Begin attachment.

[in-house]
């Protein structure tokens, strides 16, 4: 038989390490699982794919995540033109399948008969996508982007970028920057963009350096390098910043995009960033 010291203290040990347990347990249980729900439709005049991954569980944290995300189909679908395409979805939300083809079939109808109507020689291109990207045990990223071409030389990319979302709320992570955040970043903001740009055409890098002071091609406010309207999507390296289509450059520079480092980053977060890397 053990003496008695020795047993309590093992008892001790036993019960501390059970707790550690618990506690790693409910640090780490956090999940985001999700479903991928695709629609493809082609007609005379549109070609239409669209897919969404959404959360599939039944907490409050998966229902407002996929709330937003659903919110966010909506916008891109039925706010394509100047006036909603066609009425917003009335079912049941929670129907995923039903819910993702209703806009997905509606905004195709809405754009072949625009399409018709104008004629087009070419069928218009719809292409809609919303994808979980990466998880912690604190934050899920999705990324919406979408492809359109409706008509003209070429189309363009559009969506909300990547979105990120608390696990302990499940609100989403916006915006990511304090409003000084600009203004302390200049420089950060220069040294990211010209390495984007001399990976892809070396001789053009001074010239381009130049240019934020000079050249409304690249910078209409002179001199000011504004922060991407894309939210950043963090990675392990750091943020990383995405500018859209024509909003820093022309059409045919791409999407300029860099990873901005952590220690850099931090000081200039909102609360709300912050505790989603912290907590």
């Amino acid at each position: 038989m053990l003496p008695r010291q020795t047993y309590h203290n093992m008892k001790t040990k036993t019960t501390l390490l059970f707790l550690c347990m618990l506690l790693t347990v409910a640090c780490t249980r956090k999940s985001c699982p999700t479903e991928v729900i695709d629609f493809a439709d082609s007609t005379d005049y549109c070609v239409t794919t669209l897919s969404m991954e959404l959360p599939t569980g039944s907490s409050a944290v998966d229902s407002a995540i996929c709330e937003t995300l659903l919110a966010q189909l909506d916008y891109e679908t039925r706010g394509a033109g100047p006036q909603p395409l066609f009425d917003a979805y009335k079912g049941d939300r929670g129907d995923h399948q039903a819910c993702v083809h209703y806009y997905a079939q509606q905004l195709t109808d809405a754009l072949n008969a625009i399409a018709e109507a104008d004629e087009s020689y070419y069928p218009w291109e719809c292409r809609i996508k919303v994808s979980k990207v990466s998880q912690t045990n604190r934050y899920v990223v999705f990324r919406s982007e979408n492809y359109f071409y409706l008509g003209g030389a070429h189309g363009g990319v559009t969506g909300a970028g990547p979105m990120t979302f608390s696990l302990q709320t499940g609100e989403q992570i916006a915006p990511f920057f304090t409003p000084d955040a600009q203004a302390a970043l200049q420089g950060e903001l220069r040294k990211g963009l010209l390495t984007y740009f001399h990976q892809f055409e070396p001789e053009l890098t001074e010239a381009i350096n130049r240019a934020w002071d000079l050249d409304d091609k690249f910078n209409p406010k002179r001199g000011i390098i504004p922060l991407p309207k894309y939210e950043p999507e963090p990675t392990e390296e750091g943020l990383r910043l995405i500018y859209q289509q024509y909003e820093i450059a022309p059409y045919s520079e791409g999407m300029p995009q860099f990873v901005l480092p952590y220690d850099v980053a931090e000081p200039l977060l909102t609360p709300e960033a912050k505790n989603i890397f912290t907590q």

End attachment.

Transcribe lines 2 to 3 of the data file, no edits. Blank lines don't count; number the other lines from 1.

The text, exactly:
């Protein structure tokens, strides 16, 4: 038989390490699982794919995540033109399948008969996508982007970028920057963009350096390098910043995009960033 010291203290040990347990347990249980729900439709005049991954569980944290995300189909679908395409979805939300083809079939109808109507020689291109990207045990990223071409030389990319979302709320992570955040970043903001740009055409890098002071091609406010309207999507390296289509450059520079480092980053977060890397 053990003496008695020795047993309590093992008892001790036993019960501390059970707790550690618990506690790693409910640090780490956090999940985001999700479903991928695709629609493809082609007609005379549109070609239409669209897919969404959404959360599939039944907490409050998966229902407002996929709330937003659903919110966010909506916008891109039925706010394509100047006036909603066609009425917003009335079912049941929670129907995923039903819910993702209703806009997905509606905004195709809405754009072949625009399409018709104008004629087009070419069928218009719809292409809609919303994808979980990466998880912690604190934050899920999705990324919406979408492809359109409706008509003209070429189309363009559009969506909300990547979105990120608390696990302990499940609100989403916006915006990511304090409003000084600009203004302390200049420089950060220069040294990211010209390495984007001399990976892809070396001789053009001074010239381009130049240019934020000079050249409304690249910078209409002179001199000011504004922060991407894309939210950043963090990675392990750091943020990383995405500018859209024509909003820093022309059409045919791409999407300029860099990873901005952590220690850099931090000081200039909102609360709300912050505790989603912290907590």
């Amino acid at each position: 038989m053990l003496p008695r010291q020795t047993y309590h203290n093992m008892k001790t040990k036993t019960t501390l390490l059970f707790l550690c347990m618990l506690l790693t347990v409910a640090c780490t249980r956090k999940s985001c699982p999700t479903e991928v729900i695709d629609f493809a439709d082609s007609t005379d005049y549109c070609v239409t794919t669209l897919s969404m991954e959404l959360p599939t569980g039944s907490s409050a944290v998966d229902s407002a995540i996929c709330e937003t995300l659903l919110a966010q189909l909506d916008y891109e679908t039925r706010g394509a033109g100047p006036q909603p395409l066609f009425d917003a979805y009335k079912g049941d939300r929670g129907d995923h399948q039903a819910c993702v083809h209703y806009y997905a079939q509606q905004l195709t109808d809405a754009l072949n008969a625009i399409a018709e109507a104008d004629e087009s020689y070419y069928p218009w291109e719809c292409r809609i996508k919303v994808s979980k990207v990466s998880q912690t045990n604190r934050y899920v990223v999705f990324r919406s982007e979408n492809y359109f071409y409706l008509g003209g030389a070429h189309g363009g990319v559009t969506g909300a970028g990547p979105m990120t979302f608390s696990l302990q709320t499940g609100e989403q992570i916006a915006p990511f920057f304090t409003p000084d955040a600009q203004a302390a970043l200049q420089g950060e903001l220069r040294k990211g963009l010209l390495t984007y740009f001399h990976q892809f055409e070396p001789e053009l890098t001074e010239a381009i350096n130049r240019a934020w002071d000079l050249d409304d091609k690249f910078n209409p406010k002179r001199g000011i390098i504004p922060l991407p309207k894309y939210e950043p999507e963090p990675t392990e390296e750091g943020l990383r910043l995405i500018y859209q289509q024509y909003e820093i450059a022309p059409y045919s520079e791409g999407m300029p995009q860099f990873v901005l480092p952590y220690d850099v980053a931090e000081p200039l977060l909102t609360p709300e960033a912050k505790n989603i890397f912290t907590q």